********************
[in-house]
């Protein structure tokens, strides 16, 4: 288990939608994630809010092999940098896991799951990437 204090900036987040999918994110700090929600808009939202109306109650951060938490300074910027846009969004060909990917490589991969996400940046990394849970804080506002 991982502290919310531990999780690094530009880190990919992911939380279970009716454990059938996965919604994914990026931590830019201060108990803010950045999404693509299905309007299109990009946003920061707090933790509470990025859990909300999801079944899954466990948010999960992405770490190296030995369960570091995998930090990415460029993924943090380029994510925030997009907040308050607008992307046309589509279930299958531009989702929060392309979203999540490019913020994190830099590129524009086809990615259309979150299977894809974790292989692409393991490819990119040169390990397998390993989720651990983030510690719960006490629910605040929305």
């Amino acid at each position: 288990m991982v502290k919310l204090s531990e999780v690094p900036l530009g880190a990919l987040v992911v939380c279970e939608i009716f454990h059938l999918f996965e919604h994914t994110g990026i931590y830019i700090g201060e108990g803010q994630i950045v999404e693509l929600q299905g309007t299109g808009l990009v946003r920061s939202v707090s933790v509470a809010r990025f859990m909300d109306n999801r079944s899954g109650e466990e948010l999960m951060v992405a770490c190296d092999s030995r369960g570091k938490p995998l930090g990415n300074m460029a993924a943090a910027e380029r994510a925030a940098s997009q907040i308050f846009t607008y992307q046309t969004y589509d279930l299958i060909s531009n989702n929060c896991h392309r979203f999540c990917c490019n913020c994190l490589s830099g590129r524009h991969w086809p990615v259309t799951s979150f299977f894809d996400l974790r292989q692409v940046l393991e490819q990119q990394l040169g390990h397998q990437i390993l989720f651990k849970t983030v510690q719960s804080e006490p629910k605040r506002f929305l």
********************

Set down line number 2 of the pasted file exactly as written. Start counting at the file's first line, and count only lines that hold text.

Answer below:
């Protein structure tokens, strides 16, 4: 288990939608994630809010092999940098896991799951990437 204090900036987040999918994110700090929600808009939202109306109650951060938490300074910027846009969004060909990917490589991969996400940046990394849970804080506002 991982502290919310531990999780690094530009880190990919992911939380279970009716454990059938996965919604994914990026931590830019201060108990803010950045999404693509299905309007299109990009946003920061707090933790509470990025859990909300999801079944899954466990948010999960992405770490190296030995369960570091995998930090990415460029993924943090380029994510925030997009907040308050607008992307046309589509279930299958531009989702929060392309979203999540490019913020994190830099590129524009086809990615259309979150299977894809974790292989692409393991490819990119040169390990397998390993989720651990983030510690719960006490629910605040929305």